There were only three, and I wasn't one of them. I feel shame for all that I've not done for my neighbor[^1], for all I've failed to do for those who need help, my help. There have to be more than three. I can at least be the fourth. It's as simple as something Arnold Abbott said: "Why do I keep doing this? Because these are my people and they deserve to be fed."[^2]

Rejecting Christ

In Toronto there's a sculpture of Jesus depicted as a homeless person just outside Regis College, a Jesuit school, at the University of Toronto. But it found its home there only after being rejected by St. Michael’s Cathedral in Toronto and St. Patrick’s Cathedral in New York. It has been reported that rectors of both cathedrals were enthusiastic about the piece but higher-ups in the New York and Toronto archdiocese chose not to install the sculpture.

Timothy Schmalz, the artist, was told that the sculpture could not be installed because it was "inappropriate." The word "inappropriate" suggests offense.

Except those churches, the one in Toronto and the one in New York, being Roman Catholic, have multiple depictions of Christ inside the building where he hangs, dead or dying, from a cross. Do the decision makers in the archdiocese of New York and Toronto not take offense at Christ crucified?

Is the humble depiction of Jesus as a sleeping homeless person more offensive than Jesus on the cross? That depends on why the sculpture is offensive in the first place. Perhaps it's the depiction of Christ as less than divine, a simple human, and a homeless one at that. The sculpture says more about the viewer than it does about God. The sculpture challenges what we think about ourselves, and about those around us who we may not see or who we chose not to see. It is personal. Meanwhile, the cross has come to challenge what we think about God more than it personally challenges we who stand before it. But our reaction to the cross is what faith is all about, and we have lost the ability to really see it.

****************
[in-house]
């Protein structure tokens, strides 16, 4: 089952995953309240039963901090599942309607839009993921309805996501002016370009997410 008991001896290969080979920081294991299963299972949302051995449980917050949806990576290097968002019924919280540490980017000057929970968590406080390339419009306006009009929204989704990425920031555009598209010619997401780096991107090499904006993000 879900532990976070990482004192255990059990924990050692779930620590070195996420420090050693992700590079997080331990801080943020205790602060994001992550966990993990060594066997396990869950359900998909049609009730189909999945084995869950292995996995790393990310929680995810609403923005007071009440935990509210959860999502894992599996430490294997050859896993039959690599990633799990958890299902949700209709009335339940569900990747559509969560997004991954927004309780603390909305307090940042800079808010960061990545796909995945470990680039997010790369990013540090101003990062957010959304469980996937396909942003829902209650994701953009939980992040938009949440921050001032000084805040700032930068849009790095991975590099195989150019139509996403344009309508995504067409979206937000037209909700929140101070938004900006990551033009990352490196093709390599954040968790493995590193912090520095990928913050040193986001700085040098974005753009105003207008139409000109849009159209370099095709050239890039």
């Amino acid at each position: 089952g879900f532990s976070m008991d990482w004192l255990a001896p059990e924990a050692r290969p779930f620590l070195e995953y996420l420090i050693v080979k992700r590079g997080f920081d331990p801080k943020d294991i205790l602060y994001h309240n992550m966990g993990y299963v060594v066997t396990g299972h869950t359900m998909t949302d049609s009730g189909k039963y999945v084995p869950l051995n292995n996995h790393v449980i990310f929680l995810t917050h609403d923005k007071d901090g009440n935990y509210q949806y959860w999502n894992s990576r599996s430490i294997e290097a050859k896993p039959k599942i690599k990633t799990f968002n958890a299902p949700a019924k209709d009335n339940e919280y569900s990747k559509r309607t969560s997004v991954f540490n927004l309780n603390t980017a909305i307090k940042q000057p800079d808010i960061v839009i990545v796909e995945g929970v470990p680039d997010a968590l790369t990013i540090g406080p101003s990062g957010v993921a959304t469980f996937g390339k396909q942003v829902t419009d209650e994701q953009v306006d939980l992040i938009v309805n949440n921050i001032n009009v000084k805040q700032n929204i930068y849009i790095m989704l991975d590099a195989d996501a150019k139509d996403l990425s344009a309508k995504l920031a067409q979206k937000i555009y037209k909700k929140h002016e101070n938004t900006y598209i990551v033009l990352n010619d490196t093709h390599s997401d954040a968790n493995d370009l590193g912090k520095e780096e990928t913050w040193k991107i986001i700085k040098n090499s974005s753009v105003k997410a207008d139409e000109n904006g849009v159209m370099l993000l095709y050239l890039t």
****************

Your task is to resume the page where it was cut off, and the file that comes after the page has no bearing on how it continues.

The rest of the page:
The Impossibility of Offense

Perhaps the men who rejected the sculpture in question stand before the cross and, through a work of faith, do not choose offense. Soren Kierkegaard tells us that "the possibility of offense is precisely the repulsion in which faith can come into existence—if one does not choose to be offended."[^1] It is possible that the same people who reject Christ depicted lying destitute on a park bench do not reject Christ in his abasement on the cross, but it ain't likely. It's likelier that something else entirely is going on.

The sculpture is genius because it delivers the possibility of offense back to us. The image of Jesus, the Christ, the anointed one, the Human One, the beloved one of God tortured, hanging from a bloody cross is not offensive to us not because of our faith but because the offense of the cross as been obliterated by time and the ubiquity of an image that says "here is a church."

Christ says, "Blessed is the one who is not offended at me." But it is not a blessing to find oneself in a situation where offense is impossible. To bring in Kierkegaard again, one must be confronted with the possibility of offense, must move through it, in order to have faith.

So I ask myself: why do I accept the sculpture of Jesus as a huddled homeless person? Does my acceptance come from a genuine belief that God is truly incarnate in the least among us? Or does acceptance come from a knee-jerk, right-headed, progressive liberalism in which Christianity is "stirred in as a seasoning"?[^2] Or is the possibility of offense impossible, because the existence of God has been rendered impossible in this secular age?

The Poor Don't Need PB&J

Since moving to Denver I've been active in a church called AfterHours Denver (AHD). It's weird. We meet in a bar three times a month for fellowship and to make peanut butter and jelly sandwiches to be included in sack lunches. Every day AHD and its partner groups meet in Civic Center Park to distribute up to 150 lunches to the people who congregate there or who are passing through. Communion is also offered in the form of bread and grape juice.

That's it. It's weird. There's no building. There's no paid staff except Jerry. There's service and there's fellowship in the name of Christ.

A common criticism of AHD often comes in the form of a question: "What are you doing to address the root causes of homelessness? The poor don't need a peanut butter and jelly sandwich." It is an important question. It is a question that I, myself, have asked. It is also a question that can be cynical. When I have heard it, it is often delivered in a tone that says, "so what?"

The answer is, 'nothing.' "What are you doing to address the root causes of homelessness?" Realistically? "Nothing." So, if the answer is nothing, then who cares? Why continue to do it? I mean, other than the fact that most people like to have something to eat for lunch?

What I intend below is a quick look at AHD and its mission as a movement of Christian hope.